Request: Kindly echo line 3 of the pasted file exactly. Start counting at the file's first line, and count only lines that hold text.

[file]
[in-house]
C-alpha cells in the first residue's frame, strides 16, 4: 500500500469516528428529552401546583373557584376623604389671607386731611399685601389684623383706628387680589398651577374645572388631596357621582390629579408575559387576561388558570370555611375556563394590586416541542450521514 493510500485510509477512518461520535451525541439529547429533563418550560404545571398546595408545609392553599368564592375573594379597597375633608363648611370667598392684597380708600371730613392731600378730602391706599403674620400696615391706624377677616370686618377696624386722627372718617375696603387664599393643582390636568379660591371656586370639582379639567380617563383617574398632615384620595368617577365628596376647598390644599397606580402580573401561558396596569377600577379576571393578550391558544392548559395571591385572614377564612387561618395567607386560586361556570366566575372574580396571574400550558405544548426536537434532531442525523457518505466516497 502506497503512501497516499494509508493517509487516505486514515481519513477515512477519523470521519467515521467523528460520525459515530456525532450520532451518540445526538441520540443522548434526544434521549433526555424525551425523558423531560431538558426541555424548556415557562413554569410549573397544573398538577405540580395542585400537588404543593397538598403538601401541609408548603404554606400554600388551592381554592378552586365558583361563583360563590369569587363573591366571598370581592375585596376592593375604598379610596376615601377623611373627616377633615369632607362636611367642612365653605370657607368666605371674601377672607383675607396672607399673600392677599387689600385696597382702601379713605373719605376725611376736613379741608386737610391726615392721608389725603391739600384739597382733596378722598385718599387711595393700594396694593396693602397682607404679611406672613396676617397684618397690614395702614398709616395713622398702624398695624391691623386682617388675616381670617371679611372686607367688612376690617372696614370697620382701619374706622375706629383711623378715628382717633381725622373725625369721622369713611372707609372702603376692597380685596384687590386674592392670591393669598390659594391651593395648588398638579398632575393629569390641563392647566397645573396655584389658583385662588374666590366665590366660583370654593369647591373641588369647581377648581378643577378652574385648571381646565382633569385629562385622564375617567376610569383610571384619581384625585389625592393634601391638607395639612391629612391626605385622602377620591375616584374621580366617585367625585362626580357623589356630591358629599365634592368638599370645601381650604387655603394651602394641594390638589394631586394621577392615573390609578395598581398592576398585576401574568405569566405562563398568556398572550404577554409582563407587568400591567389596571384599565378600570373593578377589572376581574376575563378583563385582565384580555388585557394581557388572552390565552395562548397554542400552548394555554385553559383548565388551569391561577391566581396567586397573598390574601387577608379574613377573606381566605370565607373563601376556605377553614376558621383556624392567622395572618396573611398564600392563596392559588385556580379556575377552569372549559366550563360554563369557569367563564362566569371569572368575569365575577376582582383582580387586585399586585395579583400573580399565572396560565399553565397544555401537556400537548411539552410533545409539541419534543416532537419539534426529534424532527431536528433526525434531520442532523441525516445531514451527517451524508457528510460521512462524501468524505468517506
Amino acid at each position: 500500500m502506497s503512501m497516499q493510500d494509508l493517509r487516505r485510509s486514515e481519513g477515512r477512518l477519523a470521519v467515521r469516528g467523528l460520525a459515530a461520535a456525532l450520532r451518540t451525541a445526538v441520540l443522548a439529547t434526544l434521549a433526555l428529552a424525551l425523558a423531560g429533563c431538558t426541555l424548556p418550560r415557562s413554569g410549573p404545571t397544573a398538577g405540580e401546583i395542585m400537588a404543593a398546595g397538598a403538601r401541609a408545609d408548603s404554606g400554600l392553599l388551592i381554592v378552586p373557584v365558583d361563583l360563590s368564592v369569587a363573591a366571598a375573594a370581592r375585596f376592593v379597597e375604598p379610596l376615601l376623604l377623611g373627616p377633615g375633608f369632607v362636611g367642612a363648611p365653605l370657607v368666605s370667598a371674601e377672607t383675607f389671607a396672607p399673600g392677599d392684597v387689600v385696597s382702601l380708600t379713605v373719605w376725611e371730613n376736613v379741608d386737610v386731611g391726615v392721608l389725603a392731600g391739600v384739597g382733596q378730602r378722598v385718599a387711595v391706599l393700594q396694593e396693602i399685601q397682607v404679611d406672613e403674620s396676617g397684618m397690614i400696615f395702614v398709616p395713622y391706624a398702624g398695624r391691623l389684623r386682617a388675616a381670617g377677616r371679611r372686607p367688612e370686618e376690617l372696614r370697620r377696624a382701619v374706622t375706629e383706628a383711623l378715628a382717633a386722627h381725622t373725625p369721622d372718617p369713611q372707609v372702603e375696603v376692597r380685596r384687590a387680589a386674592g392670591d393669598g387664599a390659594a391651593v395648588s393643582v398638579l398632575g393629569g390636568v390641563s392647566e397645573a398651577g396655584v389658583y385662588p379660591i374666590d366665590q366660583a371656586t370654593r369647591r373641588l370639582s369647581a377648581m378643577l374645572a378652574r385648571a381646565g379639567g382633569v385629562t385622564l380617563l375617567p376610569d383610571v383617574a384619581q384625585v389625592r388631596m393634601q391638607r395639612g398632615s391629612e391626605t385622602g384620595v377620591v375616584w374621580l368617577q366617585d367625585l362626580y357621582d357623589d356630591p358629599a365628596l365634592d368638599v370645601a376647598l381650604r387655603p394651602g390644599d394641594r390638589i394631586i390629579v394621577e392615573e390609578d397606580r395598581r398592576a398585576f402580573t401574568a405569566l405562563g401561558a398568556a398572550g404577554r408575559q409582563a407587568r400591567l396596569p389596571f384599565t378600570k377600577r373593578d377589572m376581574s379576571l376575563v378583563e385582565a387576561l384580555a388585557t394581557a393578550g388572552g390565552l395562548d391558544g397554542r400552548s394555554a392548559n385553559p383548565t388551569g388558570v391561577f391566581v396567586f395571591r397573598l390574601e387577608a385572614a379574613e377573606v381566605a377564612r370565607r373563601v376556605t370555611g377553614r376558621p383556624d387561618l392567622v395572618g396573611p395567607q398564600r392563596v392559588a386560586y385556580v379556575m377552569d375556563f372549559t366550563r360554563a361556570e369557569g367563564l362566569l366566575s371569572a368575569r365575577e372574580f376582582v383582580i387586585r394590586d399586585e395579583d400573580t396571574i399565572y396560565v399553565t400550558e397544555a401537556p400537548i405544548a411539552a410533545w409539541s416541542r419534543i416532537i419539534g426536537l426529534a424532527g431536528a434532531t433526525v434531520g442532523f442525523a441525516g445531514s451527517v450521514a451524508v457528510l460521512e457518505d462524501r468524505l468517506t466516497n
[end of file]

Amino acid at each position: 500500500m502506497s503512501m497516499q493510500d494509508l493517509r487516505r485510509s486514515e481519513g477515512r477512518l477519523a470521519v467515521r469516528g467523528l460520525a459515530a461520535a456525532l450520532r451518540t451525541a445526538v441520540l443522548a439529547t434526544l434521549a433526555l428529552a424525551l425523558a423531560g429533563c431538558t426541555l424548556p418550560r415557562s413554569g410549573p404545571t397544573a398538577g405540580e401546583i395542585m400537588a404543593a398546595g397538598a403538601r401541609a408545609d408548603s404554606g400554600l392553599l388551592i381554592v378552586p373557584v365558583d361563583l360563590s368564592v369569587a363573591a366571598a375573594a370581592r375585596f376592593v379597597e375604598p379610596l376615601l376623604l377623611g373627616p377633615g375633608f369632607v362636611g367642612a363648611p365653605l370657607v368666605s370667598a371674601e377672607t383675607f389671607a396672607p399673600g392677599d392684597v387689600v385696597s382702601l380708600t379713605v373719605w376725611e371730613n376736613v379741608d386737610v386731611g391726615v392721608l389725603a392731600g391739600v384739597g382733596q378730602r378722598v385718599a387711595v391706599l393700594q396694593e396693602i399685601q397682607v404679611d406672613e403674620s396676617g397684618m397690614i400696615f395702614v398709616p395713622y391706624a398702624g398695624r391691623l389684623r386682617a388675616a381670617g377677616r371679611r372686607p367688612e370686618e376690617l372696614r370697620r377696624a382701619v374706622t375706629e383706628a383711623l378715628a382717633a386722627h381725622t373725625p369721622d372718617p369713611q372707609v372702603e375696603v376692597r380685596r384687590a387680589a386674592g392670591d393669598g387664599a390659594a391651593v395648588s393643582v398638579l398632575g393629569g390636568v390641563s392647566e397645573a398651577g396655584v389658583y385662588p379660591i374666590d366665590q366660583a371656586t370654593r369647591r373641588l370639582s369647581a377648581m378643577l374645572a378652574r385648571a381646565g379639567g382633569v385629562t385622564l380617563l375617567p376610569d383610571v383617574a384619581q384625585v389625592r388631596m393634601q391638607r395639612g398632615s391629612e391626605t385622602g384620595v377620591v375616584w374621580l368617577q366617585d367625585l362626580y357621582d357623589d356630591p358629599a365628596l365634592d368638599v370645601a376647598l381650604r387655603p394651602g390644599d394641594r390638589i394631586i390629579v394621577e392615573e390609578d397606580r395598581r398592576a398585576f402580573t401574568a405569566l405562563g401561558a398568556a398572550g404577554r408575559q409582563a407587568r400591567l396596569p389596571f384599565t378600570k377600577r373593578d377589572m376581574s379576571l376575563v378583563e385582565a387576561l384580555a388585557t394581557a393578550g388572552g390565552l395562548d391558544g397554542r400552548s394555554a392548559n385553559p383548565t388551569g388558570v391561577f391566581v396567586f395571591r397573598l390574601e387577608a385572614a379574613e377573606v381566605a377564612r370565607r373563601v376556605t370555611g377553614r376558621p383556624d387561618l392567622v395572618g396573611p395567607q398564600r392563596v392559588a386560586y385556580v379556575m377552569d375556563f372549559t366550563r360554563a361556570e369557569g367563564l362566569l366566575s371569572a368575569r365575577e372574580f376582582v383582580i387586585r394590586d399586585e395579583d400573580t396571574i399565572y396560565v399553565t400550558e397544555a401537556p400537548i405544548a411539552a410533545w409539541s416541542r419534543i416532537i419539534g426536537l426529534a424532527g431536528a434532531t433526525v434531520g442532523f442525523a441525516g445531514s451527517v450521514a451524508v457528510l460521512e457518505d462524501r468524505l468517506t466516497n